Once you’ve specified file types, pushing the “Start” button will initiate file transfers. My initial transfer involved 5697 music files and required almost 20 hours to complete. You can expect the first transfer to take a while, which is why a wired Ethernet connection with its faster transfer rates is the best option.
After all your music files are transferred to the HAP-Z1ES by the HAP Music Transfer app, the HAP-Z1ES connects to Gracenote’s database to acquire artwork for any files that may not have artwork. A majority of my music files already had artwork, but for some of my own recorded tracks the HAP-Z1ES found some interesting, if not entirely correct, art and attributions. On one particular track, which was a recording by my acoustic band, Knapweed, of the Bill Monroe/Peter Rowan song, “Walls of Time,” the song was incorrectly attributed to Emmylou Harris and the Nash Ramblers from their Live at the Ryman album. I was quite surprised when I selected it; instead of Emmylou’s superb vocals I heard my own pitiful croaking.
If you select “auto update” from the HAP Music Transfer program’s options, during each launch it will immediately look for any new tracks in your designated music library locations and automatically transfer any new files onto the HAP-Z1ES.
In addition to playing music from your music library, the HAP-Z1ES also has a built-in Internet radio tuner. Called the “V-Tuner,” this feature includes the ability to search for Internet radio stations by genre or location. It also lists the bit rate of each station so you can see exactly what quality level a station can deliver. I quickly found the local stations that I listen to regularly and designated them as “favorites” via a heart symbol icon, which added them to a special list that I could access more easily.
Sony also added a special AI feature to the HAP-Z1ES called SenseMe channels. According to Sony, SenseMe channels is a function that analyzes and automatically categorizes music tracks according to their mood and tempo using the 12-tone analysis technology developed by Sony. SenseMe has twelve categories of music—morning, daytime, evening, midnight, energetic, relax, upbeat, mellow, lounge, emotional, dance, and extreme. These could be handy, especially if you’d like something a bit more selective than good old-fashioned shuffle mode. In my music library of almost 6000 songs, selecting “extreme” brought up 34 tracks. I guess I’m just not an extreme kinda guy.
The HAP App and HAP-Z1ES Remote
The HAP-Z1ES comes with a silver wand-shaped remote control. It also has its own dedicated free downloadable app. The remote control duplicates all the buttons on the HAP-Z1ES front panel. It also adds jump forward, jump reverse, as well as mute and volume controls. Although the HAP-Z1ES has a fixed output level, both the volume and muting can be controlled by compatible Sony receivers and integrated amplifiers, or even assigned to products from other manufacturers, using the HAP-Z1ES’s “Amp Control Setting.”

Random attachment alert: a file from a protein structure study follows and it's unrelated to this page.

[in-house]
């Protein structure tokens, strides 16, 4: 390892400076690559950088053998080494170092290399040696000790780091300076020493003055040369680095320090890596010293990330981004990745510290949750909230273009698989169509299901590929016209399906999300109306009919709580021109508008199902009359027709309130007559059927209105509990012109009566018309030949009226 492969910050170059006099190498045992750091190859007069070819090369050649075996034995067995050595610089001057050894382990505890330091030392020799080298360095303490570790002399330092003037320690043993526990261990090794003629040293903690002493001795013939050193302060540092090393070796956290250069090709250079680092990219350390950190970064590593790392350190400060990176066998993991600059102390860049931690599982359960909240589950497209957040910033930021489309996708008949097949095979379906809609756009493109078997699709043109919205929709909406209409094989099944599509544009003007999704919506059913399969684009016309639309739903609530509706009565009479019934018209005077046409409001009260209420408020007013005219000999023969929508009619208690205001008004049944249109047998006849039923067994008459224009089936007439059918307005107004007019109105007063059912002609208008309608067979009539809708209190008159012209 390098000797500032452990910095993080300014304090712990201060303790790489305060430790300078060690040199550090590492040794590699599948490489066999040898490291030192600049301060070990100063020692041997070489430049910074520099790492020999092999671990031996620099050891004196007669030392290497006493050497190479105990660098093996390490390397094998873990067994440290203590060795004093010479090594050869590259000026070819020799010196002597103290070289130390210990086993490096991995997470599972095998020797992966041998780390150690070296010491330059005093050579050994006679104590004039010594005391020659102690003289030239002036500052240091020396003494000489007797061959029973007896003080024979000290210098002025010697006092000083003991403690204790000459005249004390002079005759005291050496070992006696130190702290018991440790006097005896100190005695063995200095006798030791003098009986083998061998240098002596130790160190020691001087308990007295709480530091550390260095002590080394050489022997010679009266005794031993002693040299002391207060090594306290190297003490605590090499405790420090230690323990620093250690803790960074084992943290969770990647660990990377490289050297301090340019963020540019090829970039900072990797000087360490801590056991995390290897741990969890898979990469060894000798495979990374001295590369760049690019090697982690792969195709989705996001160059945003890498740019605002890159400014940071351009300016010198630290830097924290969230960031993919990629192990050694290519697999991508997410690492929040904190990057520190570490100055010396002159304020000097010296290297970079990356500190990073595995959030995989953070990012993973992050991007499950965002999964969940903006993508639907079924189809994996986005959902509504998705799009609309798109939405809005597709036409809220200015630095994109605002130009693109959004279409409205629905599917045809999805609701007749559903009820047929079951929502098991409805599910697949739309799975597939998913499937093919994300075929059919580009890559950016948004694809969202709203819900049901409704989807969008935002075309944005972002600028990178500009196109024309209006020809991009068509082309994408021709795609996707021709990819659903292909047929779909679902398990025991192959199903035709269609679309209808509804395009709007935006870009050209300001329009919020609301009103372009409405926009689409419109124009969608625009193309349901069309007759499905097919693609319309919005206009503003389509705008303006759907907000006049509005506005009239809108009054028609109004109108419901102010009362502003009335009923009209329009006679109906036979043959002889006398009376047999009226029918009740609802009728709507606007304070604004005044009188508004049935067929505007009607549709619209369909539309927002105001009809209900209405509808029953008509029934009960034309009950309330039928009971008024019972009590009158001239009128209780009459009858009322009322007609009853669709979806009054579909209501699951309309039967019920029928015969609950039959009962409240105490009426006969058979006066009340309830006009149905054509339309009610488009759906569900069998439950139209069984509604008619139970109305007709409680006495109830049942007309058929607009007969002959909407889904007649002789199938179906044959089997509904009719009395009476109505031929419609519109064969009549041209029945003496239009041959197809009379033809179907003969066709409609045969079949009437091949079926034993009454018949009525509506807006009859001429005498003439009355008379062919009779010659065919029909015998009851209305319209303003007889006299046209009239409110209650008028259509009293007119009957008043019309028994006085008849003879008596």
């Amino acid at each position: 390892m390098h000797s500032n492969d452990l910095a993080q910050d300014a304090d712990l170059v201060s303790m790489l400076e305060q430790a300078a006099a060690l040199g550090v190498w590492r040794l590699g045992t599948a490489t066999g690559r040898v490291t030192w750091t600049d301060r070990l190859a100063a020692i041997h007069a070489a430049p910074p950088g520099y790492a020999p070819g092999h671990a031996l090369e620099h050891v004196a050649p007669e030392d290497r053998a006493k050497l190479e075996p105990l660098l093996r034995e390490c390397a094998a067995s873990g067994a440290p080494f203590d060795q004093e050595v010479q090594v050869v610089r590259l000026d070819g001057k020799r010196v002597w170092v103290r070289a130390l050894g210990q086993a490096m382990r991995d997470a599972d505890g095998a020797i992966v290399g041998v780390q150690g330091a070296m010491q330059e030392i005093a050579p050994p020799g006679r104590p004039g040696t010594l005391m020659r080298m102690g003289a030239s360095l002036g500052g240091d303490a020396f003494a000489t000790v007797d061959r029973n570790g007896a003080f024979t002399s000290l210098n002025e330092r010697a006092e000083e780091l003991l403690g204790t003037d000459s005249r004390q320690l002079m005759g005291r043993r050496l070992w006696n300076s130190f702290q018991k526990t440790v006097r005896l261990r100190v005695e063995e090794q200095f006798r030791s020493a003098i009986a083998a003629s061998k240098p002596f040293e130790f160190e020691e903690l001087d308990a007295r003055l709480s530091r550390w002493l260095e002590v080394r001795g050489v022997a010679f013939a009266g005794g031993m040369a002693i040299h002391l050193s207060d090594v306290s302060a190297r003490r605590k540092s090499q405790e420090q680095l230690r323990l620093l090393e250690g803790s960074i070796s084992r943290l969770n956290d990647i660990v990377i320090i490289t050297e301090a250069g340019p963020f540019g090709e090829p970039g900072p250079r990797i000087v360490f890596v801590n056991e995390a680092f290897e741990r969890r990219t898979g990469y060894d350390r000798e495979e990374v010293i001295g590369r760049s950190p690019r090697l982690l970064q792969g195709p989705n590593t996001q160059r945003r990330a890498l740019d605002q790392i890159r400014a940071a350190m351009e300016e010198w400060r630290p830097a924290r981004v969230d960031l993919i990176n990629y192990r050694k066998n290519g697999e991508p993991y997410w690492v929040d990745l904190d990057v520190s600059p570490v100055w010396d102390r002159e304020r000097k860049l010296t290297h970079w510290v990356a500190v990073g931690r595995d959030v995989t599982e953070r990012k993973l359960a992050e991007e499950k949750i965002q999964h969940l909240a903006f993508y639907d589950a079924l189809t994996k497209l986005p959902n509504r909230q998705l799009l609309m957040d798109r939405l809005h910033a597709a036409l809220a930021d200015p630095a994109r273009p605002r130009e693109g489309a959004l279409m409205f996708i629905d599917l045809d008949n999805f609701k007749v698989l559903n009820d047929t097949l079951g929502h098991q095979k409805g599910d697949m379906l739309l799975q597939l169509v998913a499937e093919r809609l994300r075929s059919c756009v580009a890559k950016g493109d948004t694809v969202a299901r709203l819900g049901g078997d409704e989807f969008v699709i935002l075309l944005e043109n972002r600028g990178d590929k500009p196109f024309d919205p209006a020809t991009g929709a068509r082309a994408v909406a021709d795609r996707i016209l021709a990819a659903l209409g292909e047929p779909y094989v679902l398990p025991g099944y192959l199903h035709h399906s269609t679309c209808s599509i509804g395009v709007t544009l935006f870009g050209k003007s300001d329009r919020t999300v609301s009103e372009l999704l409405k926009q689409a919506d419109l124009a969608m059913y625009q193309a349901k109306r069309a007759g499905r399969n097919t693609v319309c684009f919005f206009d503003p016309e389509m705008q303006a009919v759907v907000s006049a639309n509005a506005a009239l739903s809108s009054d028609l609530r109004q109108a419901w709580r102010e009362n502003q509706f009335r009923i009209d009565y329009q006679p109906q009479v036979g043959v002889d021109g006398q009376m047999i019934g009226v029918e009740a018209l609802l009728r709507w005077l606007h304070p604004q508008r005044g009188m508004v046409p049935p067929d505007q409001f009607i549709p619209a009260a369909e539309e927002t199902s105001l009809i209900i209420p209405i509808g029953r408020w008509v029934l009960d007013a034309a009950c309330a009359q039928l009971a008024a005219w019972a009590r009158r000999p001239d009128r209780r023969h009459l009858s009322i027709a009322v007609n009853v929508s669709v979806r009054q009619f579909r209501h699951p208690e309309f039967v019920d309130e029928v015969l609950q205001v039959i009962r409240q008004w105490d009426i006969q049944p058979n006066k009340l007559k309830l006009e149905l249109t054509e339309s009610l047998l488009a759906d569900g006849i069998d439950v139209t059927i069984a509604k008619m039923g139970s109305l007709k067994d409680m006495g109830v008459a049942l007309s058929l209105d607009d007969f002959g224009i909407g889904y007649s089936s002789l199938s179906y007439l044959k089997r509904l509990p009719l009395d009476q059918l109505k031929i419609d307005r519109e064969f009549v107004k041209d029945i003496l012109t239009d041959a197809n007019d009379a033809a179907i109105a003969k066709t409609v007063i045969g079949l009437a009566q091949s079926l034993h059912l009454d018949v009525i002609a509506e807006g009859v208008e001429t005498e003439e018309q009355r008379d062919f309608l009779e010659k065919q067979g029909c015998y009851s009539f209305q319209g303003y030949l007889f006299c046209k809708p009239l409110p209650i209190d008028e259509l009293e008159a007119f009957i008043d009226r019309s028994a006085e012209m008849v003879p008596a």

The HAP control application will be available for Android phones, iPhones, iPads, and Sony Xperia, and other Android tablets. At the time of the review, only the Android app had been finalized, so Sony included an Xperia tablet with the app installed on it. Once the app located the HAP-Z1ES on my network it worked flawlessly with no crashes or delayed responses. The app lets you choose music, make playlists, and find particular tracks in your music library. Among its extra features is a “new music” list that shows you the latest additions to your HAP-Z1ES’s music library and the most popular tracks called “favorites” (in case you really enjoy playing the same tracks over and over.) One nice, yet completely superfluous feature is that the background colors of the app change in response to the primary colors in the cover art of any currently playing track.
While I’m pretty sure there’s a computer in there somewhere, its lack of computer-based issues has made living with and using the HAP-Z1ES on a day-to-day basis a joy. I just turn it on and it works. Whether controlled from the front panel, the remote control, or the app, the HAP-Z1ES responded to commands quickly, and except in the case of hooking up with Internet radio stations via its V-Tuner, where it sometimes took as much as ten seconds for some stations to start to play, any music on the internal HD began playing almost instantly after being selected.
While I didn’t find Sony’s SenseMe feature of particular value, I’m sure most users will find some use for it, if only to annoy significant others by selecting “lounge.” One feature I did enjoy was the “Favorites” selection feature in the V-Tuner. I was able to assemble a very nice list of higher-bit-rate Internet radio stations in a short time by using V-Tuner’s search features.
As someone who has felt that the best digital reproduction comes from files that have not had their native rate changed, reading that PCM files can be converted into DSD by the HAP-Z1ES raised some red flags. But after comparing the HAP-Z1ES’s DSD Remastering Engine’s rendition of PCM recordings with those same files played back at their native rate through the HAP-Z1ES, I can only conclude that whatever Sony is doing in the conversion process doesn’t appear to have any signature negative sonic effects. And while I wouldn’t go so far as to write that the Sony HAP-Z1ES does a better job of reproducing PCM than PCM-centric DACs or HD players, it certainly is on sonic par with the best I’ve heard.